Warning Signs: Many Cardiac-Arrest Victims Visited Doctors, Emergency Rooms Prior to Events

Future studies should look at unexpected, noncardiac symptoms in an effort to target patients before it’s too late, an author says.

Warning Signs: Many Cardiac-Arrest Victims Visited Doctors, Emergency Rooms Prior to Events

Challenging the conventional wisdom that out-of-hospital cardiac arrest occurs without warning, new data show that more than one in four patients experiencing arrest have actually been previously assessed in an emergency room within the 90 days before their event.

What’s more, many visited their primary care physician in the months leading up to the cardiac arrest, the researchers note.

“Sudden cardiac death is not [always] so sudden,” lead study author Mony Shuvy, MD (Hadassah-Hebrew University Medical Center, Jerusalem, Israel), told TCTMD. “There are symptoms, and in order to prevent this awful event we need to characterize the patients that come to our hospital emergency [departments], go to family physicians, and try to understand that the symptoms they are coming with might be signs of an event that is going to occur.”

The main dilemma with recognizing these symptoms as precursors to cardiac arrest is that many of them, like chest pain and shortness of breath, are “not specific” to this condition, he said, adding that “additional studies should focus on how to identify these patients.”

For the study, published online April 27, 2019, ahead of print in Resuscitation, Shuvy and colleagues retrospectively looked at 38,906 patients from Ontario, Canada, who experienced out-of-hospital cardiac arrest and were transferred to an emergency department (ED) between 2007 and 2018. The mean age was 66.5 years, just under one-third were women, and 11.5% had a history of MI.

Overall, 29.5% of patients (n = 11,459) were examined in the ED in the 90 days prior to cardiac arrest—32.0% of the cohort of patients were at least 65 years old and 26.0% of patients younger than that. Those who visited the ED were more likely to be older (68.0 vs 65.8 years; P < 0.001) and to have more cardiac risk factors, prior cardiac procedures, and medical comorbidities than those who did not go to the ED. Diagnoses given in the ED were most often not defined (23.6%), followed by circulatory system disease (14.4%), respiratory system disease (12.0%), injury or poisoning (10.7%), and mental/behavioral disorder (6.1%).

Of the 16.4% of cardiac-arrest patients who were admitted to the hospital within 90 days before their event, the most common diagnoses for hospitalization were circulatory disease (33.7%), respiratory disease (16.1%), and digestive system disease (7.5%). Hospitalized patients tended to be older with more cardiac and medical morbidities.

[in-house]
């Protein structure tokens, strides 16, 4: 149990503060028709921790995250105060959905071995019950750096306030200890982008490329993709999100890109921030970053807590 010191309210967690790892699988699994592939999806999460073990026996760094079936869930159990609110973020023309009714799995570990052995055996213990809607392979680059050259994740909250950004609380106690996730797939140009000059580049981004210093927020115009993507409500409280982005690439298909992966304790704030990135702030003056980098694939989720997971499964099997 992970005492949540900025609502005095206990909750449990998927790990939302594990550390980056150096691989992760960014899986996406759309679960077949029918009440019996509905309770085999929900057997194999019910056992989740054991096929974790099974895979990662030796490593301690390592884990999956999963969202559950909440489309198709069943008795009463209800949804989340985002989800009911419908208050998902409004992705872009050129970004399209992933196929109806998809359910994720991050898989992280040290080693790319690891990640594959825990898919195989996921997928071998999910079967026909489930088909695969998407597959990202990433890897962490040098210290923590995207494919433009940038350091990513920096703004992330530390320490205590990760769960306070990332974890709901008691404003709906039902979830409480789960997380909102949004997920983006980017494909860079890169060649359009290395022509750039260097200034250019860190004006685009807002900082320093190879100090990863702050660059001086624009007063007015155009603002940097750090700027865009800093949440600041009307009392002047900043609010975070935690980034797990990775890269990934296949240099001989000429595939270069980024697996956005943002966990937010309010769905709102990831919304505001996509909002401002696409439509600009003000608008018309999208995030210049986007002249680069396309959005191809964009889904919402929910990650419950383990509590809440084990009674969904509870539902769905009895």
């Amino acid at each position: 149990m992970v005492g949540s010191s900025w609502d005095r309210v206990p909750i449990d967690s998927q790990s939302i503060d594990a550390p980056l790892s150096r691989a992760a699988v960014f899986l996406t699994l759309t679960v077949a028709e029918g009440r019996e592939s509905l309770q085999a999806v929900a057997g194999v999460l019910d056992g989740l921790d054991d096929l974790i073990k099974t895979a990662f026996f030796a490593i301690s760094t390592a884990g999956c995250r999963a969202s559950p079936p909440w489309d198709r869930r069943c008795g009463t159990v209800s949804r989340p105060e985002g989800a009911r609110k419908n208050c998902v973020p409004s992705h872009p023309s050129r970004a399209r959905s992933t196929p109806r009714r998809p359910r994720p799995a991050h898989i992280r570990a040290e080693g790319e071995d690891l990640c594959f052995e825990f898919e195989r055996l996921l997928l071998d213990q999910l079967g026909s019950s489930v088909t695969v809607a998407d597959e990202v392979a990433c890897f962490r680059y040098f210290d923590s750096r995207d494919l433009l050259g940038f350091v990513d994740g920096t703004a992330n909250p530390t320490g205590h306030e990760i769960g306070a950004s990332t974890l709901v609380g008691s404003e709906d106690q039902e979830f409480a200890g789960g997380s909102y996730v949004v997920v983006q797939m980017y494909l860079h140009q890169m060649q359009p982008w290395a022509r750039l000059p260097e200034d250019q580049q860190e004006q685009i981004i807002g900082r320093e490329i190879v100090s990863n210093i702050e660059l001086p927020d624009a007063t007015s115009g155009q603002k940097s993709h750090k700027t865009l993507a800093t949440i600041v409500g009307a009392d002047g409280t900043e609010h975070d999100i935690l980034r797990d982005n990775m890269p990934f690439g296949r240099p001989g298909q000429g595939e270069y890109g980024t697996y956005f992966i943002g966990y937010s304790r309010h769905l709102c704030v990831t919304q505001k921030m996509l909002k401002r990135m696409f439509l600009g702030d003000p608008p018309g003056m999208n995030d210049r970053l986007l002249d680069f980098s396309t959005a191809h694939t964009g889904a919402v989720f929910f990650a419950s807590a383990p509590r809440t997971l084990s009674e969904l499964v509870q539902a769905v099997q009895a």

The rates of cardiac catheterization, coronary revascularization, and CABG for patients either who were evaluated in the ED or hospitalized during the 90 days prior to their arrest were 27.7%, 12.7%, and 1.7%, respectively. Small proportions of patients received a pacemaker (3.8%) or ICD (5.6%), and only 0.7% underwent a stress test. Just over half (50.4%) had echocardiography.

Almost all patients in the study (93.2%) visited a primary care physician in the year before their cardiac arrest, including 70.1% who saw a doctor in the previous 90 days.

Total mortality was high: 68.0% died the day of the cardiac arrest and 87.2% died within 30 days. Those who visited the ED (89.7% vs 86.1%; P < 0.01) and those who were hospitalized (89.9% vs 86.6%; P < 0.01) had a slightly higher 30-day mortality rates than those who did not. “These patterns might be explained by the different baseline characteristics of patients who utilized healthcare prior to the arrest,” the authors explain.

Finding the ‘Sea’ in the ‘Ocean’

Shuvy told TCTMD that he was “very surprised” by the findings. Because “the name of the disease is called ‘sudden’ cardiac death, which means that it is an event that is not expected—it occurs and no one can predict that it is going to be—[there] is a common belief among physicians that you cannot prevent it because you never know when it comes,” he said.